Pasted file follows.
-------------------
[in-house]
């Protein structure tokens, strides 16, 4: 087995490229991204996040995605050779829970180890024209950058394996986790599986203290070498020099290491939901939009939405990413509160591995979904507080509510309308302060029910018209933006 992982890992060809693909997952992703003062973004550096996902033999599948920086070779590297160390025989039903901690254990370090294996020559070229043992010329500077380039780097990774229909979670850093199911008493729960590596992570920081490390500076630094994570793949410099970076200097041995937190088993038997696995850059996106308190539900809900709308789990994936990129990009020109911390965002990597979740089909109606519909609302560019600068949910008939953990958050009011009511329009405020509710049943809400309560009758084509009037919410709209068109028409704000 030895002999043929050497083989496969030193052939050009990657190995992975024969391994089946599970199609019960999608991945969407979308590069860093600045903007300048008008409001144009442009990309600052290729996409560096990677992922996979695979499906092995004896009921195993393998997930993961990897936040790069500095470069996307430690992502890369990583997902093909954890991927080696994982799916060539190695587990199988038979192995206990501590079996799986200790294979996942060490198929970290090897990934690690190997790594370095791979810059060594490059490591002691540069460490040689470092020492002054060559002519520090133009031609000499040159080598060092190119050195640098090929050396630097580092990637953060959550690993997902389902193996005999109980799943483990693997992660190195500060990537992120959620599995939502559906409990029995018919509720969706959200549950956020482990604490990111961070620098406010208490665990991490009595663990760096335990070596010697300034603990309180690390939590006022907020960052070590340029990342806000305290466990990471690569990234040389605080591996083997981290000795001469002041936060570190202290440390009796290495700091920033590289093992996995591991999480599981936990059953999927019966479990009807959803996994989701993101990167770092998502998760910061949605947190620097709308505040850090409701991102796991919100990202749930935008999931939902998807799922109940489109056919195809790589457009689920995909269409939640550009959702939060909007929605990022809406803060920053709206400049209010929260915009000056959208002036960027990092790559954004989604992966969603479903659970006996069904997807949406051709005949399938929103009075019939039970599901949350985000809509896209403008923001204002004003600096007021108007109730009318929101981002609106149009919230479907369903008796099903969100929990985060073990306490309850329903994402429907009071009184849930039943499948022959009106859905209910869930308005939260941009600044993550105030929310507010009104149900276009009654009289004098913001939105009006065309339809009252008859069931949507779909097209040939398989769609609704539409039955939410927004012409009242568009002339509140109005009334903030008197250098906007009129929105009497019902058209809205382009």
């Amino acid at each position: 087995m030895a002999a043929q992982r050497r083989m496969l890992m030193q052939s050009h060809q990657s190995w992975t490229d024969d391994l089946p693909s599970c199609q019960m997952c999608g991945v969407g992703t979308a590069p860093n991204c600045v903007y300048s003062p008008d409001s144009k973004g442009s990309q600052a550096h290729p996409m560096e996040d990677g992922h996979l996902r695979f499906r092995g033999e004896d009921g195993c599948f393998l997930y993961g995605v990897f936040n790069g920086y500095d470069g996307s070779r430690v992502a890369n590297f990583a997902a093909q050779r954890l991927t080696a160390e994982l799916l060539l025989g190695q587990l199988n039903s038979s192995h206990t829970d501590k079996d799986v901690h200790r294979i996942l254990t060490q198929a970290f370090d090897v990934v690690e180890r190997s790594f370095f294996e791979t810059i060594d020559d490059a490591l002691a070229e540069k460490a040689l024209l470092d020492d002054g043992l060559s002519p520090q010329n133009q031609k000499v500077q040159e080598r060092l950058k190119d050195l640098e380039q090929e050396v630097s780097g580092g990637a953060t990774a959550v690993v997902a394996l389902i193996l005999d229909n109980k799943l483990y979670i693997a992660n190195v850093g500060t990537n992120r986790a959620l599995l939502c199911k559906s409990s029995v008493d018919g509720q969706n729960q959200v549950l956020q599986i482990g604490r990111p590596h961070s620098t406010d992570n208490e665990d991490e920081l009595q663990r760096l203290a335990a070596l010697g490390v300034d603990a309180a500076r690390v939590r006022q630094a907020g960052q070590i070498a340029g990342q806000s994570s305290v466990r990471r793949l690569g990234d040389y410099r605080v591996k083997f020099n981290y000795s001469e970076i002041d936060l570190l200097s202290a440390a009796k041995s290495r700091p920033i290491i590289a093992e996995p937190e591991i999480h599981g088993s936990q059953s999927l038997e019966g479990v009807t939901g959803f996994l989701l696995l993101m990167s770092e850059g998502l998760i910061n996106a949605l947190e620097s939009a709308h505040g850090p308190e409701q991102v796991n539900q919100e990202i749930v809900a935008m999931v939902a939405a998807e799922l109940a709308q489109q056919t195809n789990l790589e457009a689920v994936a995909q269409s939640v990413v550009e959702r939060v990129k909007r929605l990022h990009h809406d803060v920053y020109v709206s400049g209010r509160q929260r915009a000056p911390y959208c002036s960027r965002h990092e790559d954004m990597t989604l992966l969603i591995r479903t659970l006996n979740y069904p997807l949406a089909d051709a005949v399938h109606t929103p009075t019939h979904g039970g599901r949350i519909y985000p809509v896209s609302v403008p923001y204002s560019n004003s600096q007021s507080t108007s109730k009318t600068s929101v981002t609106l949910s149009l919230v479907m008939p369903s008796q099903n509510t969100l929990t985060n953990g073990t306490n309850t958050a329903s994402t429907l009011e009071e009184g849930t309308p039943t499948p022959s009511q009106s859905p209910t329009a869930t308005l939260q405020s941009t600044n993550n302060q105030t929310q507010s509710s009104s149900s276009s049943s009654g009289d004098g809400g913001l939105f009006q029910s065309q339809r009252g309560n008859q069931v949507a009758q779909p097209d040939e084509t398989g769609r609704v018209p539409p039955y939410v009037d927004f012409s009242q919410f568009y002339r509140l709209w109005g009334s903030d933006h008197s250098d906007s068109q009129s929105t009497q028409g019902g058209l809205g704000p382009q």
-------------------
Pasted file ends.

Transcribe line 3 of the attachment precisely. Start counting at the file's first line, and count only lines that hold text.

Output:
């Amino acid at each position: 087995m030895a002999a043929q992982r050497r083989m496969l890992m030193q052939s050009h060809q990657s190995w992975t490229d024969d391994l089946p693909s599970c199609q019960m997952c999608g991945v969407g992703t979308a590069p860093n991204c600045v903007y300048s003062p008008d409001s144009k973004g442009s990309q600052a550096h290729p996409m560096e996040d990677g992922h996979l996902r695979f499906r092995g033999e004896d009921g195993c599948f393998l997930y993961g995605v990897f936040n790069g920086y500095d470069g996307s070779r430690v992502a890369n590297f990583a997902a093909q050779r954890l991927t080696a160390e994982l799916l060539l025989g190695q587990l199988n039903s038979s192995h206990t829970d501590k079996d799986v901690h200790r294979i996942l254990t060490q198929a970290f370090d090897v990934v690690e180890r190997s790594f370095f294996e791979t810059i060594d020559d490059a490591l002691a070229e540069k460490a040689l024209l470092d020492d002054g043992l060559s002519p520090q010329n133009q031609k000499v500077q040159e080598r060092l950058k190119d050195l640098e380039q090929e050396v630097s780097g580092g990637a953060t990774a959550v690993v997902a394996l389902i193996l005999d229909n109980k799943l483990y979670i693997a992660n190195v850093g500060t990537n992120r986790a959620l599995l939502c199911k559906s409990s029995v008493d018919g509720q969706n729960q959200v549950l956020q599986i482990g604490r990111p590596h961070s620098t406010d992570n208490e665990d991490e920081l009595q663990r760096l203290a335990a070596l010697g490390v300034d603990a309180a500076r690390v939590r006022q630094a907020g960052q070590i070498a340029g990342q806000s994570s305290v466990r990471r793949l690569g990234d040389y410099r605080v591996k083997f020099n981290y000795s001469e970076i002041d936060l570190l200097s202290a440390a009796k041995s290495r700091p920033i290491i590289a093992e996995p937190e591991i999480h599981g088993s936990q059953s999927l038997e019966g479990v009807t939901g959803f996994l989701l696995l993101m990167s770092e850059g998502l998760i910061n996106a949605l947190e620097s939009a709308h505040g850090p308190e409701q991102v796991n539900q919100e990202i749930v809900a935008m999931v939902a939405a998807e799922l109940a709308q489109q056919t195809n789990l790589e457009a689920v994936a995909q269409s939640v990413v550009e959702r939060v990129k909007r929605l990022h990009h809406d803060v920053y020109v709206s400049g209010r509160q929260r915009a000056p911390y959208c002036s960027r965002h990092e790559d954004m990597t989604l992966l969603i591995r479903t659970l006996n979740y069904p997807l949406a089909d051709a005949v399938h109606t929103p009075t019939h979904g039970g599901r949350i519909y985000p809509v896209s609302v403008p923001y204002s560019n004003s600096q007021s507080t108007s109730k009318t600068s929101v981002t609106l949910s149009l919230v479907m008939p369903s008796q099903n509510t969100l929990t985060n953990g073990t306490n309850t958050a329903s994402t429907l009011e009071e009184g849930t309308p039943t499948p022959s009511q009106s859905p209910t329009a869930t308005l939260q405020s941009t600044n993550n302060q105030t929310q507010s509710s009104s149900s276009s049943s009654g009289d004098g809400g913001l939105f009006q029910s065309q339809r009252g309560n008859q069931v949507a009758q779909p097209d040939e084509t398989g769609r609704v018209p539409p039955y939410v009037d927004f012409s009242q919410f568009y002339r509140l709209w109005g009334s903030d933006h008197s250098d906007s068109q009129s929105t009497q028409g019902g058209l809205g704000p382009q």